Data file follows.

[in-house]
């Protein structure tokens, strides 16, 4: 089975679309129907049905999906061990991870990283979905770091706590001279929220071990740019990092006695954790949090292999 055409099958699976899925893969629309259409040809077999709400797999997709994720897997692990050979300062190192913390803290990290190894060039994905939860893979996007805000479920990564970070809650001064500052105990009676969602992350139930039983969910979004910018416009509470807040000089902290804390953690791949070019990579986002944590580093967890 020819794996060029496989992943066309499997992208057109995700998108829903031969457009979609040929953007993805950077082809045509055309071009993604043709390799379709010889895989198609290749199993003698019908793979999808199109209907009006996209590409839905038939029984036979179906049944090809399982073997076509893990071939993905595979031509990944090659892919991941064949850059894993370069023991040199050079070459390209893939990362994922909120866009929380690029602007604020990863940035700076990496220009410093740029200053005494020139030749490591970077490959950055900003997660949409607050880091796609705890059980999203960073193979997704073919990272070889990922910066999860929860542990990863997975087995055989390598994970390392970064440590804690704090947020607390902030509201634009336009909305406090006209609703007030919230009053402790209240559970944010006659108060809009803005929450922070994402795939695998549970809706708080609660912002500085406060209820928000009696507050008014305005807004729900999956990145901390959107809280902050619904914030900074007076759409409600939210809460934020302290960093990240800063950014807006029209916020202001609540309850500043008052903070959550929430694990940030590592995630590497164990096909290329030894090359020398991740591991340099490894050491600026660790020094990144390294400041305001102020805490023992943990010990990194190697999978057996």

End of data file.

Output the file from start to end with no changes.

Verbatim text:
[in-house]
């Protein structure tokens, strides 16, 4: 089975679309129907049905999906061990991870990283979905770091706590001279929220071990740019990092006695954790949090292999 055409099958699976899925893969629309259409040809077999709400797999997709994720897997692990050979300062190192913390803290990290190894060039994905939860893979996007805000479920990564970070809650001064500052105990009676969602992350139930039983969910979004910018416009509470807040000089902290804390953690791949070019990579986002944590580093967890 020819794996060029496989992943066309499997992208057109995700998108829903031969457009979609040929953007993805950077082809045509055309071009993604043709390799379709010889895989198609290749199993003698019908793979999808199109209907009006996209590409839905038939029984036979179906049944090809399982073997076509893990071939993905595979031509990944090659892919991941064949850059894993370069023991040199050079070459390209893939990362994922909120866009929380690029602007604020990863940035700076990496220009410093740029200053005494020139030749490591970077490959950055900003997660949409607050880091796609705890059980999203960073193979997704073919990272070889990922910066999860929860542990990863997975087995055989390598994970390392970064440590804690704090947020607390902030509201634009336009909305406090006209609703007030919230009053402790209240559970944010006659108060809009803005929450922070994402795939695998549970809706708080609660912002500085406060209820928000009696507050008014305005807004729900999956990145901390959107809280902050619904914030900074007076759409409600939210809460934020302290960093990240800063950014807006029209916020202001609540309850500043008052903070959550929430694990940030590592995630590497164990096909290329030894090359020398991740591991340099490894050491600026660790020094990144390294400041305001102020805490023992943990010990990194190697999978057996």